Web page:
Table interventions were also taken into consideration. Surely a diet based on fruits, vegetables and vegetable fibers has been recommended, as rich in antioxidant vitamins (A, C, E). Also the consumption of vegetable proteins (all legumes), eggs and nuts (walnuts, almonds, pistachios) is recommended instead of the proteins of animal meat. Likewise, it has been recommended for women affected by the problem of avoiding the consumption of bakery products (bread) and dairy products (cheese), by virtue of the properties of bread gluten and beta-casein of milk to exert inflammatory effects on the intestine. . A single Italian research group has recently investigated the role of gluten of endometriosis pathogenesis, reporting a single case of a female patient with simultaneous celiac disease and endometriosis (Caserta D et al., 2014), from which prospects were not yet well evaluated for women with endometriosis to adopt a gluten-free diet (Marziali M, Capozzolo T. 2015). Furthermore, the role of intestinal bacterial flora (microbiota), as a possible agent or hidden cause, is under investigation. There are only hypothetical evaluation studies and possible direct or indirect causal link, due to the influence on the metabolism of estrogen hormones by intestinal bacteria. There are no publications concerning the effects in vitro, in vivo or human subjects with probiotic preparation.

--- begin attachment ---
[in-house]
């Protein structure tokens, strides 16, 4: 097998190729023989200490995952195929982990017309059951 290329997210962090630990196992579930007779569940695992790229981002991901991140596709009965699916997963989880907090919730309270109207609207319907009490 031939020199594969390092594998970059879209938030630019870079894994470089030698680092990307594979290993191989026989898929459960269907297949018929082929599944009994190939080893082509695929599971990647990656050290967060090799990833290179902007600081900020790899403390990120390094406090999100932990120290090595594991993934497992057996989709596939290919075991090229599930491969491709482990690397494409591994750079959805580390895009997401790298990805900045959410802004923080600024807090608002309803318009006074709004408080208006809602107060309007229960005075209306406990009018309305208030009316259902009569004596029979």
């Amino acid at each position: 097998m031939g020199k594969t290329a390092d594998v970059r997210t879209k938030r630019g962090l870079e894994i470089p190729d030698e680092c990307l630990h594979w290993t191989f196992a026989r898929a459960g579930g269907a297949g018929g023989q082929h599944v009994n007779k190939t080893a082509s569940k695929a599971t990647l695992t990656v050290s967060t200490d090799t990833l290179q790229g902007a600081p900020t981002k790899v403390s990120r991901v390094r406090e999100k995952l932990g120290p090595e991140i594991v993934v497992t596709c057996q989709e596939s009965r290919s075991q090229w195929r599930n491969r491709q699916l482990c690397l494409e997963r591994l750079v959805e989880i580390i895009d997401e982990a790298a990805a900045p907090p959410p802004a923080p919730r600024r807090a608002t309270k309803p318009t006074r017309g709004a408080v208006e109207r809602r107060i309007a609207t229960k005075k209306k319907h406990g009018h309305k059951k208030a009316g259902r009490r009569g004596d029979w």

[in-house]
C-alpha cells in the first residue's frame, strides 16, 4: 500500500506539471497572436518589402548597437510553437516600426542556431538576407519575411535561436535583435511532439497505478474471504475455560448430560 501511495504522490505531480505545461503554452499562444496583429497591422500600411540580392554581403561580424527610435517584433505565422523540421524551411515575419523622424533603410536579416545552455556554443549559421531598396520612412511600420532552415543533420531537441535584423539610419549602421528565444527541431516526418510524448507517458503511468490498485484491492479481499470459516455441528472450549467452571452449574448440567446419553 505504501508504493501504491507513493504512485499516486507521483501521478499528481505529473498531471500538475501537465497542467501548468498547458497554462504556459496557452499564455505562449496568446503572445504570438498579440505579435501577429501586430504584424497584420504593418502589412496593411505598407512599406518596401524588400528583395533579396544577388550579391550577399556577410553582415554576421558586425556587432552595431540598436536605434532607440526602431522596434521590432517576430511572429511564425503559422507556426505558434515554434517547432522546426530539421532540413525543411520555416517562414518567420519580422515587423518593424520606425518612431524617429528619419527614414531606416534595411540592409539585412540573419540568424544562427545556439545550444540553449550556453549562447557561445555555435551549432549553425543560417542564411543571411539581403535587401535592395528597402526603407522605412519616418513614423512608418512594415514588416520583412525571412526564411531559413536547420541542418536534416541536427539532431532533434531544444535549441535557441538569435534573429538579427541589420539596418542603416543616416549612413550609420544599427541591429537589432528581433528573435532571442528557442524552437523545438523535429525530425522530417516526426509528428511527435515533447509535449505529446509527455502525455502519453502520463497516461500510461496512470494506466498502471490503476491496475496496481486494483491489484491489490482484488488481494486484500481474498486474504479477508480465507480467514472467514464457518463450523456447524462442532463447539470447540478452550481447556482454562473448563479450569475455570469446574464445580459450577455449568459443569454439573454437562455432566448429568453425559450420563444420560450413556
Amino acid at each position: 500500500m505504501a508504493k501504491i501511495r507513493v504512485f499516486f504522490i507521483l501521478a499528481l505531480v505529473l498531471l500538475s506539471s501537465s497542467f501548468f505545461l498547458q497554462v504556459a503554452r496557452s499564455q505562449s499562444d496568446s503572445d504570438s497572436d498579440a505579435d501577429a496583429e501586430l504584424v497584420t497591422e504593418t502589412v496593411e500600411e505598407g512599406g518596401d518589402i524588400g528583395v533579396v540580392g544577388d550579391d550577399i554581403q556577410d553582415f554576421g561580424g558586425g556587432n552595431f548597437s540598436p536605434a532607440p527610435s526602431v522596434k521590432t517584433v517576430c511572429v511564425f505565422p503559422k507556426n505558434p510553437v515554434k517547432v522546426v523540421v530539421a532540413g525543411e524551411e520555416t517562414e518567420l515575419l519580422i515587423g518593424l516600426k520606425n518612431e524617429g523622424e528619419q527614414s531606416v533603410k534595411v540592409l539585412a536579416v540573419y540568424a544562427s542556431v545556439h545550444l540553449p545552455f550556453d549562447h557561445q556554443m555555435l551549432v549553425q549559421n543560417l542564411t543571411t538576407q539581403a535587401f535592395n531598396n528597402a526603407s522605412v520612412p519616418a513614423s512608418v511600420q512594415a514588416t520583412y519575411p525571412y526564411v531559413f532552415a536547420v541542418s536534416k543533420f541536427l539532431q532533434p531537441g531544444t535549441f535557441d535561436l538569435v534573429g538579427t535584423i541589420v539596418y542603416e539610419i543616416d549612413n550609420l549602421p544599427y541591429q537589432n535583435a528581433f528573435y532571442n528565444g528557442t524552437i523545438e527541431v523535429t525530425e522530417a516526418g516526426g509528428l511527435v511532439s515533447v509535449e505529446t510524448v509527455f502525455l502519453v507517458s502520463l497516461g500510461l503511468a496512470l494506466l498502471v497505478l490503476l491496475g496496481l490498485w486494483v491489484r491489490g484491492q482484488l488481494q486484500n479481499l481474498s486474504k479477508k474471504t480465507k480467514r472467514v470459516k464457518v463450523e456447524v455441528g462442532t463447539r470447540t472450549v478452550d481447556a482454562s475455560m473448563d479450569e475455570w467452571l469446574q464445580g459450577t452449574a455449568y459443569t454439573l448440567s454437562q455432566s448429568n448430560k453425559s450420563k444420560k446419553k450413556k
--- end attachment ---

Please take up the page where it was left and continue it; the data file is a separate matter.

- edited by Dr. Gianfrancesco Cormaci, PhD, specialist in Clinical Biochemistry.
Murphy AA et al. Semin Reprod Endocrinol. 1998; 16(4):263-73.
Lousse JC et al. Front Biosci (Elite Ed). 2012 Jan 1; 4:23-40.
Agarwal A et al. Reproductive Biology and Endocrinology. 2005; 3:p28.
Carvalho LF et al. Archives Gynecol Obstet 2012; 286(4):1033–40.
Polak G et al. Mediators of Inflammation 2013; 2013:4.
Lousse JC et al. Frontiers in Bioscience (Elite Edition) 2012; 4:23–40..
Van Langendonckt A et al. Fertility and Sterility 2002; 77(5):861–870.
Defrere S et al. Molecular Human Reproduction 2008;14(7):377–385.
Lambrinoudaki IV et al. Fertility and Sterility 2009; 91(1):46–50.
Turgut A et al. Eur Rev Medand Pharmacol Sci 2013; 17(11):1472–78.
Agostinis C et al. Mediators Inflamm. 2015; 2015:918089.
Turkyilmaz E et al. Eur J Obstet Gynecol Reprod Biol. 2016; 199:164-68.
Singh AK et al. Reproductive Toxicology 2013;42:116–124.
Harlev A et al. Expert Opin Ther Targets. 2015; 19(11):1447–1464.
Porpora MG et al. Evid Based Complem Altern Med. 2013; 2013:240702.
Onalan G et al. Arch Gynecol Obstet. 2014 Jan; 289(1):193-200.
Ray K, Fahrmann J et al. Pain. 2015 Mar;156(3):528-39.